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Testimonial

This scales book is a classic in psychometrics. It is instrumental for survey researchers in the fields of advertising, marketing, consumer psychology, and other related fields that rely largely on attitudinal measures. My copy has gotten me through years of field research by helping provide testable, reliable scales.
Angeline Close Scheinbaum, Ph.D.
University of Texas at Austin

quality

The scale uses six, seven-point items to measure a consumer's opinion of a product's effectiveness, with particular regard for how it compares to similar products in treating a certain problem.

The four, seven-point Likert-type items are used to measure a customer's level of doubt regarding the negative consequences for him/her due to the reduction in workforce being conducted by a business with which the customer has a relationship.

The degree to which a person believes that a brand has been made by a trustworthy company, is high quality, and is better than the competition is measured with three, five-point Likert-type items.

This scale uses four, seven-point Likert-type items to measure the extent to which a consumer believes so-called "green products" are of high-quality and better than those that are not considered to be "green."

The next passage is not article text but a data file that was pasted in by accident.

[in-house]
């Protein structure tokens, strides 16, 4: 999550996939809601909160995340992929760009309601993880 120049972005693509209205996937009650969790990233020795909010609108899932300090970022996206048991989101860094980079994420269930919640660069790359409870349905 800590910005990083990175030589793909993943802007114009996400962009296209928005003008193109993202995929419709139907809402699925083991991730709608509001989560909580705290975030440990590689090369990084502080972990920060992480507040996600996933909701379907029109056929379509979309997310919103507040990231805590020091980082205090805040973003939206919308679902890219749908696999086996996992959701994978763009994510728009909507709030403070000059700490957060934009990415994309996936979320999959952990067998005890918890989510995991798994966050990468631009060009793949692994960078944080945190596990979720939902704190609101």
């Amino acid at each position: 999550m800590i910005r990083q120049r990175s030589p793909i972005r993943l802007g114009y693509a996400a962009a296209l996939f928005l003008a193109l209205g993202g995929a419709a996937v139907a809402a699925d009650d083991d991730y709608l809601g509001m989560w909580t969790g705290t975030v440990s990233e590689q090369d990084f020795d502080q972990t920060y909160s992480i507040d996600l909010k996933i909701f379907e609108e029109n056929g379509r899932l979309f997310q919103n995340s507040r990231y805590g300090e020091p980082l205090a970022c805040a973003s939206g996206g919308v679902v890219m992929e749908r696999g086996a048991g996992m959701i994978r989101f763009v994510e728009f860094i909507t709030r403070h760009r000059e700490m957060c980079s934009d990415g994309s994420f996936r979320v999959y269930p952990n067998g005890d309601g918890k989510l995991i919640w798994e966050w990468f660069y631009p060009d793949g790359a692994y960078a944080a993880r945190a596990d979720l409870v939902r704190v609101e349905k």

Three, seven-point Likert-type items compose the scale and measure the functional utility of a particular brand in a particular product category.

Seven, nine-point items are used in the scale to measure a person's beliefs regarding a pair of hiking boots.  The emphasis is on how well the boots are thought to perform on the listed characteristics.

The extent to which a person believes a particular brand extension is consistent in its aesthetics and production quality with the parent brand is measured with three, seven-point Likert-type statements.  The scale can be used with an extension already on the market or one in development.

Using three statements, the scale measures a consumer's belief that the look and feel of shopping-related websites affect the sense of their quality.  As currently phrased, the items are not specific to a particular website but rather to shopping sites in general.

A customer's general evaluation of a retail store is measured in this scale with four, seven-point semantic differentials.

A product's effectiveness is measured using four, seven-point semantic differentials with an emphasis on the concentration level of the product.  Given the phrasing of the items, the scale is probably limited in its use to products that are in liquid form.